4.1. Presenting Class Hierarchy

The UML classes of FMECA metamodel are expressed by protégé classes that have the exact same name and responsibility. The classes represented in Figure 2 are considered classes in protégé. Figure 4 shows the class hierarchy of our ontology in protégé. FMECASystem is the main class of the defined ontology, which consists of subclasses to identify and mitigate the identified failures. The subClassOf axiom type represents a subordination relationship between main class and its subclasses. The subclasses of FMECASystem are shown in Figure 4, where PotentialHazard, Component, ComponentData, ControleRule, Failure, FailureCause, FailureEffect, FailureMode, FailureType, RecommendedActions, SeverityCategory, and SeverityCriticality are presented as subclasses of FMECASystem.

4.2. Data Property and Object Property Representation

The attributes of our UML class model for FMECA are expressed in protégé by type property. There are two types of properties in protégé: (1) Data Property, which elaborates the features offered by the respective class through various data types, and (2) Object Property is used to define the relationship between classes of UML class model of FMECA by mentioning domain and range. Figure 5 shows an example of datatype representation in protégé. For example, the hasName datatype of class FailureType, FailureMode, Component, FailureCause, FailureEffect, RecommendedActions, Failure, etc. is presented as data property in protégé. Figure 6 shows the representation of object properties in protégé. The reasoning outlined in Figure 3 is used to reflect the object properties in protégé. The object properties, which are called relations in UML, can be functional, inverse functional, transitive, symmetric, asymmetric, reflexive, or irreflexive [43]. These characteristics of object properties are used to help to analyze the failure in our study. For example, Figure 7 shows an example of the transitive property hasCause. The transitive property is used in cases such as: if subclass FailureMode has object property hasCause and subclass Component has object property hasMode related to subclass FailureCause, then subclass Component is inferred to have hasCause object property related to subclass FailureCause.

5. Approach Validation

We chose a smart home case study to validate our proposed methodology. The smart home provides home security, convenience, comfort, and energy efficiency by controlling these aspects with smart devices. The smart home includes security cameras allowing residents to monitor their home when they are on vacation or away from their homes. For this purpose, we established a testbed, where we used an Intel Galileo Gen2 card [44] as the experimental platform. The XBee pro(S2B) [45] wireless communication, as the communication unit, and some off-the-shelf sensors for temperature, humidity, fire, rain, and carbon monoxide (CO) were installed to facilitate the inhabitants of a smart home. The temperature sensor was installed in a window to monitor the outside temperature to control the heating system of the home. The humidity sensor was also installed in a window to monitor the humidity and moisture in the air. The fire sensor was installed in the kitchen to prevent any fire incident in the home, while the CO sensors were installed in bedroom and lobby to record the concentration of CO in the home. When the concentration of CO crosses a defined limit, it generates an alarm and opens the home windows automatically. The rain sensors were installed in front of windows, which are used to close the windows in case of rain. The cameras were installed on the front main gate and the rear gate of the smart home to enable differentiation between visitors, pets, residents, and burglars. Figure 8 shows the general architecture of a smart home system.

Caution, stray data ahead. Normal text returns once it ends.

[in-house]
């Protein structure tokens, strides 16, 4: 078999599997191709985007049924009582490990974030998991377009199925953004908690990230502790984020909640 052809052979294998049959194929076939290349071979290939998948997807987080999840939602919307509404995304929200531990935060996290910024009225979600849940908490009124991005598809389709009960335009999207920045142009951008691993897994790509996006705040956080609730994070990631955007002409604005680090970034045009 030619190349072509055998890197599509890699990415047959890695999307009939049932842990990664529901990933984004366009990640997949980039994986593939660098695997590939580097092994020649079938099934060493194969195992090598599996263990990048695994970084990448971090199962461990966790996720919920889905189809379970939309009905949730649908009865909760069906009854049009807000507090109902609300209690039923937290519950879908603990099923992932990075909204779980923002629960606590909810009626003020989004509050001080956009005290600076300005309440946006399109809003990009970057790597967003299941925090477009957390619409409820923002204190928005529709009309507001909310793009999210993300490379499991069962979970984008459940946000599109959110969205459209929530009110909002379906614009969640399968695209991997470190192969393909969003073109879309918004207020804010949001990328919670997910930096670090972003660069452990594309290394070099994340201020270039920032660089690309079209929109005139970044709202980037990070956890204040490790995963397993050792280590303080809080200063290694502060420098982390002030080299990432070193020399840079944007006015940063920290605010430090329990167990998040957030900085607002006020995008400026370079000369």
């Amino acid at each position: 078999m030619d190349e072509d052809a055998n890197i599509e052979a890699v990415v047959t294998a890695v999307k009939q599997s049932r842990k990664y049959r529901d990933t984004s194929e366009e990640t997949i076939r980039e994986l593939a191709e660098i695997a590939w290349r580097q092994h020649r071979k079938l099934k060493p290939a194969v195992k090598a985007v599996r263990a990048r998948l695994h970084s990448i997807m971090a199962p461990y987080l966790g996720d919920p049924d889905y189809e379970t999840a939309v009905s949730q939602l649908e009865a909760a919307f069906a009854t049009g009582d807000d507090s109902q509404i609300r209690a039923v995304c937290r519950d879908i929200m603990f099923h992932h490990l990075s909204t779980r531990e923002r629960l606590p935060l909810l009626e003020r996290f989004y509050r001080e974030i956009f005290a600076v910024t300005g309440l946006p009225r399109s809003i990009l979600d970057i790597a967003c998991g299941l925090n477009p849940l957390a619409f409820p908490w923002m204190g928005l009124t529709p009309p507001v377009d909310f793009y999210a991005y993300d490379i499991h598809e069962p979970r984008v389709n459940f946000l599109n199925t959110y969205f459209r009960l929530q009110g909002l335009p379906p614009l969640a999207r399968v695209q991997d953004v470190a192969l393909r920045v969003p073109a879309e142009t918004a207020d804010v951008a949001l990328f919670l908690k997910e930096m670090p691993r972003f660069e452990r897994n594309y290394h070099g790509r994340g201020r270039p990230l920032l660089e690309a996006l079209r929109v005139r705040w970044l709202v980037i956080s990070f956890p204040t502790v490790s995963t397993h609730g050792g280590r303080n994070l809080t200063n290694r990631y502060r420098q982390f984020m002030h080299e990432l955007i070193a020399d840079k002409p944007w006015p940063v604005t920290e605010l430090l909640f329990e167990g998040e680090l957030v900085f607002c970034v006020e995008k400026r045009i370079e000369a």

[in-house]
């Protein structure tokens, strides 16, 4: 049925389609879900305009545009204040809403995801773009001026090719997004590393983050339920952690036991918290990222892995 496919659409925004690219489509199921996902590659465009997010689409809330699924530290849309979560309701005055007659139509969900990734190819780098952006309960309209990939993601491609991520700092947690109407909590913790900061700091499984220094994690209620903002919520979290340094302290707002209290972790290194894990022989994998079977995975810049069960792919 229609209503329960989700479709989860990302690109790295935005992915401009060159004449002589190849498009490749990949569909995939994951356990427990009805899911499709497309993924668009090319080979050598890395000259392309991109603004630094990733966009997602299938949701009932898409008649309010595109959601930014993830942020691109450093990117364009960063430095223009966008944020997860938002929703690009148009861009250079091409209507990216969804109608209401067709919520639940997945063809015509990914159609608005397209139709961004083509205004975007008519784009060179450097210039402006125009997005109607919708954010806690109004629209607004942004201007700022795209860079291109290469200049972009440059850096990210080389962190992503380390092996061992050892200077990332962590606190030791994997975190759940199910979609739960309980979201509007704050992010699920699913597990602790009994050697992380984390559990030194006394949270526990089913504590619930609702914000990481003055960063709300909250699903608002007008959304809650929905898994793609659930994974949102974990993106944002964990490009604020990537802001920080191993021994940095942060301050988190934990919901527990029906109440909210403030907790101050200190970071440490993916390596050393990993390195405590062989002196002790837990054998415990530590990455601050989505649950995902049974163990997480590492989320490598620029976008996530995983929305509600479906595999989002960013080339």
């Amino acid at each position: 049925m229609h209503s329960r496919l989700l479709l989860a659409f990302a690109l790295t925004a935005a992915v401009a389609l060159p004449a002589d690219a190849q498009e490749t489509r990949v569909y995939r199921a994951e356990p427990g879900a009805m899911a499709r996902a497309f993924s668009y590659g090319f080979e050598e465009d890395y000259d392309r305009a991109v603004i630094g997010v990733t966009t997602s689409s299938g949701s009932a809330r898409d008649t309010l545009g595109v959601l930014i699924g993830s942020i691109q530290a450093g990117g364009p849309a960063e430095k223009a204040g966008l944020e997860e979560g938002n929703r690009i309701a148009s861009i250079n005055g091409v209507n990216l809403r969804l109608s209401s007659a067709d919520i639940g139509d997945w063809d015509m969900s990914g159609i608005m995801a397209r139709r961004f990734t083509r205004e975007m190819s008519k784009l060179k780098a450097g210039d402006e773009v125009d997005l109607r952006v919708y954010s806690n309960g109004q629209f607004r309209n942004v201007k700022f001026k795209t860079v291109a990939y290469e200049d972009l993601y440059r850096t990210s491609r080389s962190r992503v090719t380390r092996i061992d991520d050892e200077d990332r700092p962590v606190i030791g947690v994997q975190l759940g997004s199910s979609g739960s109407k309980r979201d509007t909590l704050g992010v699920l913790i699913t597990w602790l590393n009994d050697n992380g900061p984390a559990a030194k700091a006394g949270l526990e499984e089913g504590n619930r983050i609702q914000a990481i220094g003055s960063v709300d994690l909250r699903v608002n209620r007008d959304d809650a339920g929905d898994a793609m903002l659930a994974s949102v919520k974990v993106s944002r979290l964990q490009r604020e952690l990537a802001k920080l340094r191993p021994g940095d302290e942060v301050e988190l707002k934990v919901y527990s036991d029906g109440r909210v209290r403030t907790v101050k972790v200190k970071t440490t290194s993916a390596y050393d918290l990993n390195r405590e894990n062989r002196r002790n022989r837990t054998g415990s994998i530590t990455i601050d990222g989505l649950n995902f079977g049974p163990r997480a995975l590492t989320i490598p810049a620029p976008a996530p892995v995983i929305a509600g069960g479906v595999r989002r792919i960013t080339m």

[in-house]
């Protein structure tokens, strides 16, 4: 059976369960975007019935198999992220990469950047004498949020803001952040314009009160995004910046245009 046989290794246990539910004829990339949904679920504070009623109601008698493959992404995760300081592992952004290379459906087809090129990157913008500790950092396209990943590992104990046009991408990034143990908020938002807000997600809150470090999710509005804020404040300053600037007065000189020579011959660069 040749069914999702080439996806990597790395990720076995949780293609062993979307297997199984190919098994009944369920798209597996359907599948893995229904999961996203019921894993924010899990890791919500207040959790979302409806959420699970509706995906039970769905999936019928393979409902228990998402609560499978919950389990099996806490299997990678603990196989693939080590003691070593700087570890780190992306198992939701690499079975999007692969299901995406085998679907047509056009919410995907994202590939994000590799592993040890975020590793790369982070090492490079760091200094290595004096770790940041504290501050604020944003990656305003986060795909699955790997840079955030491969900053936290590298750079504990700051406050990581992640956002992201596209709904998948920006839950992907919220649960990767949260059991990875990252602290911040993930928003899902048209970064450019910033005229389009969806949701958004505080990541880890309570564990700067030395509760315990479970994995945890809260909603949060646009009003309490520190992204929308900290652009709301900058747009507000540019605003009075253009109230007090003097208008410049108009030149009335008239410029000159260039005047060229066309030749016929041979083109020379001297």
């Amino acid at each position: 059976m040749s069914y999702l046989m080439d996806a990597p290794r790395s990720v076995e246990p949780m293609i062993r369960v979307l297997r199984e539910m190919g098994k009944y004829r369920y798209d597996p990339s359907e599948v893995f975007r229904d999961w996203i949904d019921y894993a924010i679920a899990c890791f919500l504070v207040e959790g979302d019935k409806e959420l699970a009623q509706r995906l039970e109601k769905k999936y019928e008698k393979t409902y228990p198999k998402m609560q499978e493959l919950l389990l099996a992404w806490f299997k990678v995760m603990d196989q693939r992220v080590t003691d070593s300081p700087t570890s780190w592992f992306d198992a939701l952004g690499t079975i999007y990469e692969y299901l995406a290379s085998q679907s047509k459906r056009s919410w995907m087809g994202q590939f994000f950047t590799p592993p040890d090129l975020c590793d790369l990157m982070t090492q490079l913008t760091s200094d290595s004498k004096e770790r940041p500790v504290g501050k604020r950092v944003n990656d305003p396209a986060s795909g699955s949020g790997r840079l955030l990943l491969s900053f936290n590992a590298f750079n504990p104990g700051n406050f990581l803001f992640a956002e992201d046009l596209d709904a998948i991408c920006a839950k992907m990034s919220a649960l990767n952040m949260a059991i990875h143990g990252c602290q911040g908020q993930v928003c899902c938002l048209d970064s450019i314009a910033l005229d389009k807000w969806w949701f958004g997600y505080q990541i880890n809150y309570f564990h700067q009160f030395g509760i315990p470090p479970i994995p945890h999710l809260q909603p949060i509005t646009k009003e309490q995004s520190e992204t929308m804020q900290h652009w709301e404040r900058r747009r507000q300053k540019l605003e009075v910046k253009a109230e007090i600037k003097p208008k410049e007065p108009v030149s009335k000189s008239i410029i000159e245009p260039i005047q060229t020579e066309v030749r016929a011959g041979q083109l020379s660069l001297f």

In our testbed, each XBee module was configured through the XCTU [46] program. The XCTU is a free, multi-platform application compatible with windows, MacOS and Linux. Subsequently, the input pins were selected and activated through which the sensors were connected with each module. The data gathered by the sensor were sent to the coordinator XBee module. The coordinator XBee module transferred collected data from each sensor to serial communication on the Inter Galileo card, and it goes through the conversion layer of 5C architecture, where data are converted into information.